How should I track requests for very small changes in the user interface of my Agile project?

These changes will take very little time to complete and require only a few words to specify. However, they have originated with the customer, and it is therefore very important that they are not overlooked. Creating a 'User Story' seems too heavy handed for very small and isolated changes like this. A 'Task' doesn't seem right as the origin is not internal. A 'Bug' would imply unintentional behaviour to be corrected.

Example request: "In the membership status screen, please change the word 'Resigned' to 'Cancelled'".

(We are using JIRA.)

  • 1
    Is JIRA so heavyweighted you cannot just enter this description as a new issue in less than a minute? Sounds more like a tool problem.
    – Doc Brown
    Commented Sep 5, 2016 at 15:37

5 Answers 5


Problems like these are what your retrospectives are for, because there is no "one true agile way" that will work best for everyone in the world, or even every team in a company. Brainstorm some solutions, agree to try one for an iteration or two, then evaluate how it's going at the next retrospective and make adjustments.

Were I sitting in on your retrospective, I would probably suggest creating one user story per iteration to hold all the minor UI changes, as that would address both the need to track it and the desire to make it a non-trivial size. There would be discussion about it. Maybe there are concerns to address. Maybe some team members would prefer one story per change, even though it would be exceedingly small. Maybe my idea would spark an even better idea. Your team can figure it out. I've seen it happen dozens of times.


Its probably a change to an existing user story.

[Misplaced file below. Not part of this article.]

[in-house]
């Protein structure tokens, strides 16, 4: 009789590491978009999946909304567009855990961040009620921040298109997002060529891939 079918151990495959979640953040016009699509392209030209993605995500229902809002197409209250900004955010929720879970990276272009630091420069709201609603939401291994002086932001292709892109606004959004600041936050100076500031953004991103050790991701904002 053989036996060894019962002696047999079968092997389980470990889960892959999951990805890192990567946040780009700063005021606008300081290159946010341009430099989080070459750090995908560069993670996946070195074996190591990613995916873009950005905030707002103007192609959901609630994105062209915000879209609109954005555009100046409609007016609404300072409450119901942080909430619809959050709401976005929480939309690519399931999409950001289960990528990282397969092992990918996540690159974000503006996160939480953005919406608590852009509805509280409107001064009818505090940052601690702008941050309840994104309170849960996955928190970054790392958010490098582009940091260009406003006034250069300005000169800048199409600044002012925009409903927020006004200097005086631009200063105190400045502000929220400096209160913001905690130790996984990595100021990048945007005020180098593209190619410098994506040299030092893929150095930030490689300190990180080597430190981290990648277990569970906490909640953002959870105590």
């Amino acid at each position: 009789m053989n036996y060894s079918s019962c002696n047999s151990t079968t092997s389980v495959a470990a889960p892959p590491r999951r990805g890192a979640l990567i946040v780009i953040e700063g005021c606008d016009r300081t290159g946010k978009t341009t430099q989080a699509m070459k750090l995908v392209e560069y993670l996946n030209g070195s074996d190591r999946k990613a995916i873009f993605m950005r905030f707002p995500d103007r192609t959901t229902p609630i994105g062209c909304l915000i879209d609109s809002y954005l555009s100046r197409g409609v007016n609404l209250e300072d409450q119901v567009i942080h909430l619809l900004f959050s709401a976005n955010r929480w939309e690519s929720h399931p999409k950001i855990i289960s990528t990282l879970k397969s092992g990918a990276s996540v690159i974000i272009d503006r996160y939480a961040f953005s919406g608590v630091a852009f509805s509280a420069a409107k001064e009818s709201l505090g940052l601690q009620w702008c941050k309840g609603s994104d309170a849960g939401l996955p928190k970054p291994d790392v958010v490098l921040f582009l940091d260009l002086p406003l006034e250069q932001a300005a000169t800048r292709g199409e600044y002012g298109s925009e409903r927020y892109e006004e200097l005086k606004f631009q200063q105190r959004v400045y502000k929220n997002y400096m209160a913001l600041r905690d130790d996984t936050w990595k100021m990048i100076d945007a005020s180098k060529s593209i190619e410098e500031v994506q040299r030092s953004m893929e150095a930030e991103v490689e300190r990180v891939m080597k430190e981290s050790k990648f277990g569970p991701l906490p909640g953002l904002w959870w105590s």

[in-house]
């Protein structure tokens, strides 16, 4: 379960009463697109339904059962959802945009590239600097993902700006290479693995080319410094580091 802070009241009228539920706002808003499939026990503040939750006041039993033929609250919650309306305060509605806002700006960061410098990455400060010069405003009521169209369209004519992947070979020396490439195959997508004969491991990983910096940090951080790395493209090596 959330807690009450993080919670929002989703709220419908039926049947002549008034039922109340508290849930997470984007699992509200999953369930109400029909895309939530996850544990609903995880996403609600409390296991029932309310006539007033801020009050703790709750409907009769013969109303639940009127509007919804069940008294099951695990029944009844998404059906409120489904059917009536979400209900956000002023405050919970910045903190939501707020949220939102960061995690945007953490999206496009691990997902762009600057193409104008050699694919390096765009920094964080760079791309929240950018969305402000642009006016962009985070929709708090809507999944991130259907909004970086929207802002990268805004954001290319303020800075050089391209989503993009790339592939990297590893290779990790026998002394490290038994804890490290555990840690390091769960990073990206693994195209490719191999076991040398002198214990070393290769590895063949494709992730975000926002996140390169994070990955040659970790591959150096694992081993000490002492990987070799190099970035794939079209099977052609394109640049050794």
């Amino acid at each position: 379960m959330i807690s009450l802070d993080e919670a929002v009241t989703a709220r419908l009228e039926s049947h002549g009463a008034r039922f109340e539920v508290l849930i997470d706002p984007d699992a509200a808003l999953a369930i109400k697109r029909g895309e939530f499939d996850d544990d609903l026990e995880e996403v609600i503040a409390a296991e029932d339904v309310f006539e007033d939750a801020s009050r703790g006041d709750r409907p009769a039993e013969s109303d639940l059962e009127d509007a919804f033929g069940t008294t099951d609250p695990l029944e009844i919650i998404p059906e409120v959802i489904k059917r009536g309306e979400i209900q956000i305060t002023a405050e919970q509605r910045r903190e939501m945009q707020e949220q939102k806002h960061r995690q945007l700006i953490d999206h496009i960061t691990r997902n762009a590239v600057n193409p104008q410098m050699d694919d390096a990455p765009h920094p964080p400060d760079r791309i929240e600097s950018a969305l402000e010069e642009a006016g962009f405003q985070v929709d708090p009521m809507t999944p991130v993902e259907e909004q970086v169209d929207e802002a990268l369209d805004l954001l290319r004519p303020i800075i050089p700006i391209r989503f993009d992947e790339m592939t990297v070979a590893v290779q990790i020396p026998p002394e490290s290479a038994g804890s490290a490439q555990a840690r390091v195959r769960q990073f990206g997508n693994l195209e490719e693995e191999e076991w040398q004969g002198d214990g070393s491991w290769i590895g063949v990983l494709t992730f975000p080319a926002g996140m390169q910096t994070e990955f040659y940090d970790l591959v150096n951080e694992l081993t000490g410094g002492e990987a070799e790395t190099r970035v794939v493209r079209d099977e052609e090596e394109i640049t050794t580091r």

as a user
given I have some memberships
when click on the resign button
the status should read 'cancelled'
and an email should be sent

User stories can be very small. Don't skimp on tracking stuff or it will just be raised as a bug in QA

"i tested the page and it says cancelled instead of resigned as per the design"

Or missed all together

"i asked for that word to be changed and you forgot! I'm not paying for this!!"

However, don't edit Tasks which have already been started. You will lose progress tracking and cause problems by effectively creating bugs because the task was different when completed.

Its best to make a new task for the amended user story. include the full (new) user story in the task. keep track of "what i would currently like the end product to be" seperately

  • To make change requests like this explicit in the past, I've both changed the original story, and added a sub-task documenting the little job that needed doing.
    – Andy Hunt
    Commented Sep 5, 2016 at 14:04
  • 2
    changing the original story is problematic if its already been completed. best to add a new task, but include the full story
    – Ewan
    Commented Sep 5, 2016 at 14:06